Welsh plant to boost

Aston Martin

Aston Martin DBX, 2020, side, St Athan production
Aston Martin DBX, 2020, front, St Athan production
Aston Martin DBX, 2020, St Athan production

ASTON Martin Lagonda's Welsh plant will play an increasingly important part in the company's "reset plan" to boost sales around the world.

The luxury car maker has seen a steep collapse in its sports cars sales and introduced new management as it prepares to roll out production of its DBX SUV at St Athan in coming weeks.

It has announced 500 job cuts across the business, mostly at Gaydon in Warwickshire where it builds the sports models, as it seeks to save £10 million this year, £18 million in capital expenditure and manufacturing, £12 million in cash restructuring and further £10 million in operating costs.

The company continues to take decisive action in other areas to reduce cost and remove non-critical expenditure from the business at every level, including areas such as contractor numbers, site footprint, marketing and travel.

In a statement it said: "Aston Martin Lagonda updates on actions to improve the cost efficiency of the business, in alignment with its strategic plan to deliver profitable growth, operating as a true luxury car brand.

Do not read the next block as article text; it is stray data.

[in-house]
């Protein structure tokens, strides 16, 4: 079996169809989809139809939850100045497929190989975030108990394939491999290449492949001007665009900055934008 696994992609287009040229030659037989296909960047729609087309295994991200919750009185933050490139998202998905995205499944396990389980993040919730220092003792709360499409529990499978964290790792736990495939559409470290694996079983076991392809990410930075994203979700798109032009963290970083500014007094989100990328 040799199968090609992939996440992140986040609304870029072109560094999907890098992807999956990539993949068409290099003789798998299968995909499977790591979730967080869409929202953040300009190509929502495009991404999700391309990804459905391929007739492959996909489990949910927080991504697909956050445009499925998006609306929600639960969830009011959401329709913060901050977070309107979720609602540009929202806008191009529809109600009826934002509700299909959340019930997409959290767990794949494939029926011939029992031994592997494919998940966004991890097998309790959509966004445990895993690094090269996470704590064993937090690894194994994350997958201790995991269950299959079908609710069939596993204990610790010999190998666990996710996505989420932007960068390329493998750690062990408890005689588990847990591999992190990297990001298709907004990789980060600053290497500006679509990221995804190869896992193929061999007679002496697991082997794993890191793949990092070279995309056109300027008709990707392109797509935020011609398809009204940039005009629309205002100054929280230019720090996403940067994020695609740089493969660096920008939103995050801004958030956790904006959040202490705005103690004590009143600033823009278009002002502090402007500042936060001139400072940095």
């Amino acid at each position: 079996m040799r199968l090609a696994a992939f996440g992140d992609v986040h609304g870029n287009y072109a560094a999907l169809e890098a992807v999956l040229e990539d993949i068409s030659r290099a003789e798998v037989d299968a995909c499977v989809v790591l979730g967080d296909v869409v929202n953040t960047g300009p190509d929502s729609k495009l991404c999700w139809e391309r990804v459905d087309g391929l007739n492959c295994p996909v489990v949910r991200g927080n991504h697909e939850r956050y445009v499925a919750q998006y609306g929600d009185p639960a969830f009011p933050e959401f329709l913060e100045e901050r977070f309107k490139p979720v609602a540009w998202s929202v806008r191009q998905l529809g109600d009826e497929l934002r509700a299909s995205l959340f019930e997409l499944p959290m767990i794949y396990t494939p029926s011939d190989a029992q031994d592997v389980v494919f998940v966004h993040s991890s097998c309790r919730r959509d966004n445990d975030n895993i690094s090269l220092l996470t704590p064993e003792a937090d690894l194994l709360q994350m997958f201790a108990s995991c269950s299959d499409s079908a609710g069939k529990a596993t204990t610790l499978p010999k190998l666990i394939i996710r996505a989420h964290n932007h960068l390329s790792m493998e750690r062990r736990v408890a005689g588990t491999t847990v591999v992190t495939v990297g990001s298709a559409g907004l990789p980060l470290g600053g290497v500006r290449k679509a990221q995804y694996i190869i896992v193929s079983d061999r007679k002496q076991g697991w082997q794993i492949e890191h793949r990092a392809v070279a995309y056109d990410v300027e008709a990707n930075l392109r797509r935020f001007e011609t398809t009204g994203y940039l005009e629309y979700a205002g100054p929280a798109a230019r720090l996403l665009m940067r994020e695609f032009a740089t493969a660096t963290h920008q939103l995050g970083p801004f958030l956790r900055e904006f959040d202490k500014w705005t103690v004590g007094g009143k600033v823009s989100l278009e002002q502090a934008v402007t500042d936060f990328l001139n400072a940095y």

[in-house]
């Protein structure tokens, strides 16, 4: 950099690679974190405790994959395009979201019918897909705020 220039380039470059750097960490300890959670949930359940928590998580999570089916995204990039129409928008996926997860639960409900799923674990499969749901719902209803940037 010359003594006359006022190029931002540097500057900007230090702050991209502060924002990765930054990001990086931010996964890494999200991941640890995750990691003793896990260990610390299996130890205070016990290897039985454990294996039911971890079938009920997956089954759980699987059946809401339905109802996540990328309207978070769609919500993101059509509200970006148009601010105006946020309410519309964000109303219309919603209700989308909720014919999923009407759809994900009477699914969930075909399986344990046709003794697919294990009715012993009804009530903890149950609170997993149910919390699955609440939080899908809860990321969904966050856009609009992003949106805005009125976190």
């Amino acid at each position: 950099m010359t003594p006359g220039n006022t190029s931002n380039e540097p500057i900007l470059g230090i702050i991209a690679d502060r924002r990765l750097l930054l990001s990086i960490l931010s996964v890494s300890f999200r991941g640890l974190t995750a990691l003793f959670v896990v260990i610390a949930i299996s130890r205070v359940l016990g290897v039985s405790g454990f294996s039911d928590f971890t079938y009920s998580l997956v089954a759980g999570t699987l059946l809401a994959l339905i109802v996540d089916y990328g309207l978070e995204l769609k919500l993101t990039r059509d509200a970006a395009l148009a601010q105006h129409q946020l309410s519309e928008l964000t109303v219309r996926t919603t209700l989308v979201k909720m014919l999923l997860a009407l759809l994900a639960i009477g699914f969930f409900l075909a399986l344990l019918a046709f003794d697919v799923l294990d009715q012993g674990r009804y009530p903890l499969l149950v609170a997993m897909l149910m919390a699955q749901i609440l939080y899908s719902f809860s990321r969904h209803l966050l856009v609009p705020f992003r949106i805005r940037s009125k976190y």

"As communicated previously, the plan requires a fundamental reset which includes a planned reduction in front-engined sports car production to rebalance supply to demand.

"The company's first SUV, DBX, remains on track for deliveries in the summer and has a strong order book. The measures announced today will right-size the organisational structure and bring the cost base into line with reduced sports car production levels, consistent with restoring profitability.

"Aston Martin will shortly launch a consultation process on proposals to reduce employee numbers by up to 500, reflecting lower than originally planned production volumes and improved productivity across the business. The employee and trade union consultation process will be launched in the coming days. "

The cuts come a week after Aston Martin confirmed Tobias Moers, the current chief executive of Mercedes-AMG, would become its new boss on August 1, replacing Andy Palmer, who conceived the 'Second Century Plan' for new models, new technology and who brought production to St Athan in South Wales.

Aston Martin has seen its share price plummet since floating in October 2018. Last month it posted a deep first-quarter loss after sales dropped by almost a third due to the impact of the novel coronavirus outbreak.

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